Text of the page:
Mortgage applications increased 3.1 percent from one week earlier
WASHINGTON, D.C. (March 15, 2017) – Mortgage applications increased 3.1 percent from one week earlier, according to data from the Mortgage Bankers Association’s (MBA) Weekly Mortgage Applications Survey for the week ending March 10, 2017.
The Market Composite Index, a measure of mortgage loan application volume, increased 3.1 percent on a seasonally adjusted basis from one week earlier. On an unadjusted basis, the Index increased 4 percent compared with the previous week. The Refinance Index increased 4 percent from the previous week. The seasonally adjusted Purchase Index increased 2 percent from one week earlier. The unadjusted Purchase Index increased 3 percent compared with the previous week and was 6 percent higher than the same week one year ago. 
The refinance share of mortgage activity increased to 45.6 percent of total applications from 45.4 percent the previous week. The adjustable-rate mortgage (ARM) share of activity increased to 8.2 percent of total applications, the highest level since October 2014.
The FHA share of total applications decreased to 11.1 percent from 11.8 percent the week prior. The VA share of total applications decreased to 11.1 percent from 11.6 percent the week prior. The USDA share of total applications remained unchanged at 0.9 percent from the week prior.
The average contract interest rate for 30-year fixed-rate mortgages with conforming loan balances ($424,100 or less) increased to its highest level since April 2014, 4.46 percent, from 4.36 percent, with points decreasing to 0.37 from 0.44 (including the origination fee) for 80 percent loan-to-value ratio (LTV) loans. The effective rate increased from last week.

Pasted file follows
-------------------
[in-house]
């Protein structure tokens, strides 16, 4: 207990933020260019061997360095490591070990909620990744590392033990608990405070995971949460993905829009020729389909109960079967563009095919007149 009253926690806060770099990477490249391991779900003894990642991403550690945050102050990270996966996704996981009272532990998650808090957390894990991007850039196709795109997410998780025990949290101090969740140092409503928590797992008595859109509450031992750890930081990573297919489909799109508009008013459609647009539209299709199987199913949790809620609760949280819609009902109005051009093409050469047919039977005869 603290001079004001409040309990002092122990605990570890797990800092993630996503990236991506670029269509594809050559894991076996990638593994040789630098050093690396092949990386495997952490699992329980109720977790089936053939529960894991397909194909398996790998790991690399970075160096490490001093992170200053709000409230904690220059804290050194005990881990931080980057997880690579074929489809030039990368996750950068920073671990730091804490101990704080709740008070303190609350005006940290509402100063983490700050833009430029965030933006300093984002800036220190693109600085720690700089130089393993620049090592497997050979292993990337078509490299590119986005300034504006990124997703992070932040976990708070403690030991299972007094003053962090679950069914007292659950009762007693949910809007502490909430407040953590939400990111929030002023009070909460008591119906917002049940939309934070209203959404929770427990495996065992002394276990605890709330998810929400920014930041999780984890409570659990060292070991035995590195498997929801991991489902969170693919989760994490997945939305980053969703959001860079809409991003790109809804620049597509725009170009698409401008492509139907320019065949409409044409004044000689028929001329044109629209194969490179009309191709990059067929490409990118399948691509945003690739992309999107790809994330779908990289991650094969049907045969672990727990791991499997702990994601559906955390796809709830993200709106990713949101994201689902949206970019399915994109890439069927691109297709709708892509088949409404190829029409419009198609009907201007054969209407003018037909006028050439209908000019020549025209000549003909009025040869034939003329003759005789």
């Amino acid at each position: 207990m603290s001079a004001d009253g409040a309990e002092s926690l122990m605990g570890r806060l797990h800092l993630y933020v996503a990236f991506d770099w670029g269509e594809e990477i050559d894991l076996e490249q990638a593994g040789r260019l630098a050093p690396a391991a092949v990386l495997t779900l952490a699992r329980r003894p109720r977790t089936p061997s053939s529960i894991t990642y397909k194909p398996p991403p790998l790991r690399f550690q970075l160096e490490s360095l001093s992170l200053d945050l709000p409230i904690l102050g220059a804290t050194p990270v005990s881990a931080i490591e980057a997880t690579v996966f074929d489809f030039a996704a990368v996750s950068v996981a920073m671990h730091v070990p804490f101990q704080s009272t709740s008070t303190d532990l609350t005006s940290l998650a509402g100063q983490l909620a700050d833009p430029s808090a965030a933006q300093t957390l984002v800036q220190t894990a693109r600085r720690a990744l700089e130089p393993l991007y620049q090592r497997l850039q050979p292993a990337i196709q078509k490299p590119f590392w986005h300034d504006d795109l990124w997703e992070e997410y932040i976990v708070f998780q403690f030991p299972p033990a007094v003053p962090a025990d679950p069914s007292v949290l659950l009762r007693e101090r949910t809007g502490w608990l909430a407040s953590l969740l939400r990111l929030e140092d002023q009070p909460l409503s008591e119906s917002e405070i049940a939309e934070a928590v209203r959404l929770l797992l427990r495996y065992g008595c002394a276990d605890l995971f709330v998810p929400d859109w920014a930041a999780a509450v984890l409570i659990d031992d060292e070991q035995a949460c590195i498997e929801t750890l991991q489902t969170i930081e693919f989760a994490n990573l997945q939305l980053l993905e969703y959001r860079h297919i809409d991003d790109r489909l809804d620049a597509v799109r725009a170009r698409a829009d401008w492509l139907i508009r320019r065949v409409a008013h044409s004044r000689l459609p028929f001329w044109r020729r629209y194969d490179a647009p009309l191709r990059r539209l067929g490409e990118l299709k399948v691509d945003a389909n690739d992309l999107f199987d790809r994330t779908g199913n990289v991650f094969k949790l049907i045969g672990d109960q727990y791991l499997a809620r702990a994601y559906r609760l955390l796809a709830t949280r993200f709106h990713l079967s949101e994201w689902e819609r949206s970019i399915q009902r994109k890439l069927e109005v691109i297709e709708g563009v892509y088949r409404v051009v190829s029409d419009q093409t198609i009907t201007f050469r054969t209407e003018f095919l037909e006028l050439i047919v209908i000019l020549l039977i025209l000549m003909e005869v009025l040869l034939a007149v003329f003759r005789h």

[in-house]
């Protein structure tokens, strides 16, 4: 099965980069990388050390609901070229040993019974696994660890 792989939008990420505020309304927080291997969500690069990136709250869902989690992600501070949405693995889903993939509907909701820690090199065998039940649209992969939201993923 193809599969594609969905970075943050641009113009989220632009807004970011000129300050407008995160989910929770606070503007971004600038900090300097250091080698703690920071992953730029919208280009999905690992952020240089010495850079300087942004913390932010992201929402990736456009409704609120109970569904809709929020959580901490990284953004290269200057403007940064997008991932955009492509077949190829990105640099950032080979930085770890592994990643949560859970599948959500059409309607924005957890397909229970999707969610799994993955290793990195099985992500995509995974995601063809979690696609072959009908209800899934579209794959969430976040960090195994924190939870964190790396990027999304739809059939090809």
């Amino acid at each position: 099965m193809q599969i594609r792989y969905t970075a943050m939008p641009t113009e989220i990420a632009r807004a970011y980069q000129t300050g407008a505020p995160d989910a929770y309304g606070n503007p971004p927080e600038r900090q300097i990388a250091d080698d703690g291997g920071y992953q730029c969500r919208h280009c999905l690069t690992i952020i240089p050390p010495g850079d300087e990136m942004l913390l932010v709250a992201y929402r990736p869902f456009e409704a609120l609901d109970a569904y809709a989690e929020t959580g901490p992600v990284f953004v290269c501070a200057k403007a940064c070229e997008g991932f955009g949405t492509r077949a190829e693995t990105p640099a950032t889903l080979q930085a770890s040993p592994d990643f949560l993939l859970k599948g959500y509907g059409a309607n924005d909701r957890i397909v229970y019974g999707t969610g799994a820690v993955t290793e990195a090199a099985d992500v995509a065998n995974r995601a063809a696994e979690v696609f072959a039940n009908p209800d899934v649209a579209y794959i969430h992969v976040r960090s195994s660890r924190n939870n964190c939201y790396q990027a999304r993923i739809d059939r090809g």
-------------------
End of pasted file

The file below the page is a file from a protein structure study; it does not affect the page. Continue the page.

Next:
The average contract interest rate for 30-year fixed-rate mortgages with jumbo loan balances (greater than $424,100) increased to its highest level since April 2014, 4.44 percent, from 4.27 percent, with points increasing to 0.28 from 0.26 (including the origination fee) for 80 percent LTV loans. The effective rate increased from last week.
The average contract interest rate for 30-year fixed-rate mortgages backed by the FHA increased to its highest level since January 2014, 4.29 percent, from 4.18 percent, with points increasing to 0.39 from 0.32 (including the origination fee) for 80 percent LTV loans. The effective rate increased from last week.
The average contract interest rate for 15-year fixed-rate mortgages increased to 3.66 percent from 3.57 percent, with points increasing to 0.45 from 0.36 (including the origination fee) for 80 percent LTV loans. The effective rate increased from last week.
The average contract interest rate for 5/1 ARMs decreased to 3.45 percent from 3.48 percent, with points increasing to 0.24 from 0.20 (including the origination fee) for 80 percent LTV loans. The effective rate decreased from last week.
The survey covers over 75 percent of all U.S. retail residential mortgage applications, and has been conducted weekly since 1990. Respondents include mortgage bankers, commercial banks and thrifts. Base period and value for all indexes is March 16, 1990=100.
1 Comment
  1. RE: Appraiser Indicted for Using Non-Licensees to Expand Capacity 

    Lovin’ you, Ann-

    You stated “Also, please remember that, in this country, accused are presumed to be not guilty, until proven otherwise”.

    I suck at quoting chapter and verse, but I read a lot of stuff, and I recently read an article written by a highly designated Real-Smart-Guy who explained that because state-related complaints are not of a criminal nature, the assumption is Guilty until Proven Innocent regarding the State boards.